The reason for these high numbers of evictions in the effected states have to due with their respective economic climates. Currently, the most recent state eviction rate figures available date back to 2016.

State Eviction Rate Evictions in 2016
1.      South Carolina 8.9% 41,099
2.      Virginia 5.1% 51,821
3.      Delaware 5.1% 5,468
4.      Georgia 4.7% 59,963
5.      North Carolina 4.6% 62,539
6.      Oklahoma 4.2% 21,814
7.      Indiana 4.1% 31,767
8.      Mississippi 4.0% 12,479
9.      Arizona 3.9% 8,339
10.   Maryland 3.6% 4,694

Each of the above states vary in size and population. What these states have in common, however, is that they have eviction rates much higher than the rest of the U.S. Unfortunately, many of the above states have had high eviction rates for many years.

How Does An Eviction Affect Your Record?

Evictions affect your record by being visible for seven years. That means that all future landlords have access to the record of your prior eviction.

Typically, landlords will be reluctant to begin a lease with a future tenant that has been evicted in the past. That does not mean that it will keep you from getting a lease in the future, it just may make it harder.

Unfortunately, evictions can also lower your credit score much like breaking a lease can.  Luckily, evictions can be expunged from your record before that seven year period is up.

How Can I Get My Eviction Expunged From My Record?

The only way to get your eviction expunged is by legally challenging it. Evictions and eviction expungements are a matter of civil law. As such, you need to be very diligent and careful with all documentation regarding the eviction.

You need to petition the court if you want your eviction removed from public record. Here are some actions that you need to take to have your eviction expunged:

1. Gather Any Evidence

What were the grounds of the eviction? If it was a matter of lease violations and you have evidence to support that you didn’t in fact violate the agreement, present it.

If you did violate the agreement but it was for good reason, put those reasons down on paper. For example, if it was a dangerous environment that caused you to withhold rent, provide evidence.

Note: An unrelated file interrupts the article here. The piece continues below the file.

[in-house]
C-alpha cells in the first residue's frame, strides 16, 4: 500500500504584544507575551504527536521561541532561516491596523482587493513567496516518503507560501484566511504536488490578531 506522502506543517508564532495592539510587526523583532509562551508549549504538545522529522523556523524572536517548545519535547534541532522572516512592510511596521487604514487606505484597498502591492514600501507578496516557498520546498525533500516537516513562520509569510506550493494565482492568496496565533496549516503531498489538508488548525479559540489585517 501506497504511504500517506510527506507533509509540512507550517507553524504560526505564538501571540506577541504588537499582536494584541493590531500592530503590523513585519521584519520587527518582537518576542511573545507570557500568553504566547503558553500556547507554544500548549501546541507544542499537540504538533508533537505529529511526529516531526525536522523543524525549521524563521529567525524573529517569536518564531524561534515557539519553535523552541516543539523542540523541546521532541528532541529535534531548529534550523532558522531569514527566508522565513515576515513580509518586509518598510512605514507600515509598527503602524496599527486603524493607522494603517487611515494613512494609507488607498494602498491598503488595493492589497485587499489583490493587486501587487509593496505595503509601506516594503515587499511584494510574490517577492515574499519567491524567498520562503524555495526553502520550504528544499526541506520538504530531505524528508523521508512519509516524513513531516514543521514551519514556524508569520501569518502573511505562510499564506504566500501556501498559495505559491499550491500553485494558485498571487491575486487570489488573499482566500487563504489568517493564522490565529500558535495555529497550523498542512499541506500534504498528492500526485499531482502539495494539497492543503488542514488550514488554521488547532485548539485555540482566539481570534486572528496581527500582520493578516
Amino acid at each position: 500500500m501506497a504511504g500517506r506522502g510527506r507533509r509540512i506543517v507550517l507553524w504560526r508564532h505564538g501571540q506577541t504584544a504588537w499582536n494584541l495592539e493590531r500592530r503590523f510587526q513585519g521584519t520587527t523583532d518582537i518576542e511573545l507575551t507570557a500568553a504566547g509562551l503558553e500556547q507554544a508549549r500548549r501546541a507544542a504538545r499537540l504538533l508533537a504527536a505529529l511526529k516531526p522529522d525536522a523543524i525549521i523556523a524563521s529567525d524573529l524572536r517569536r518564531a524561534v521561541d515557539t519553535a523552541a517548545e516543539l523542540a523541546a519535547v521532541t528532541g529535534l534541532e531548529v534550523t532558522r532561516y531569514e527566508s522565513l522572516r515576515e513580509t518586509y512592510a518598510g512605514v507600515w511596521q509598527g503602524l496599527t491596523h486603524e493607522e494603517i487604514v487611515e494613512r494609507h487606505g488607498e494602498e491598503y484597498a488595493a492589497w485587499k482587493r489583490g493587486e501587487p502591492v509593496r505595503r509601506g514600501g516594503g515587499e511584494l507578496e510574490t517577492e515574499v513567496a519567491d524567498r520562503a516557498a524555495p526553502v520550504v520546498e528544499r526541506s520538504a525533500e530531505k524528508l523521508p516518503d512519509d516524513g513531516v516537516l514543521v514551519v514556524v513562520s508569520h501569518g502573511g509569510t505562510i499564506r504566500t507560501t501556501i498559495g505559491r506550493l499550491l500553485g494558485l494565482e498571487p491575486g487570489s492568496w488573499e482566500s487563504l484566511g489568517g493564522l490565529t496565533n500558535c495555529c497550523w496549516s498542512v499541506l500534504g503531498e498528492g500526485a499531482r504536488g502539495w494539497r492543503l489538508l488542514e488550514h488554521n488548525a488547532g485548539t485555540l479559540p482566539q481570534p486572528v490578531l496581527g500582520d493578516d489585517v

2. Provide Proof of Rental Payments

If you actually made the rental payments that the landlord claims you didn’t, provide proof. Gather bank statements or checking account transaction history if possible.

3. Appeal to the Judge

A judge’s ruling can be largely based on how your case appeals to them and whether or not it is a just cause. If your actions show that there was an honest mistake or misunderstanding, it will fare well for you.

In the event that you can prove that the eviction was wrongful, the judge will usually view the eviction as unjust. That can lead to the eviction being expunged from your record.

Our Final Rundown

Both breaking a lease and getting evicted affect your record. In many ways, getting evicted is preferable to breaking your lease.

That is because breaking your lease means that you will have to pay out the remainder of your lease. In many ways, breaking your lease is not worth it because you’ll have to pay the same as if you stayed.

Getting evicted can leave a black mark on your record as well. Luckily, in the case of evictions, you can get it expunged from your record. If you cannot get the eviction expunged, you will need to wait out the seven year period that it will remain visible.

An honest conversation with your landlord just might let you break your lease without paying the price. If you do get evicted, do all that you can to get it expunged so that you have no trouble getting a future lease.

Nick Durante

Nick Durante is a professional writer with a primary focus on home improvement. When he is not writing about home improvement or taking on projects around the house, he likes to read and create art. He is always looking towards the newest trends in home improvement.

Recently Published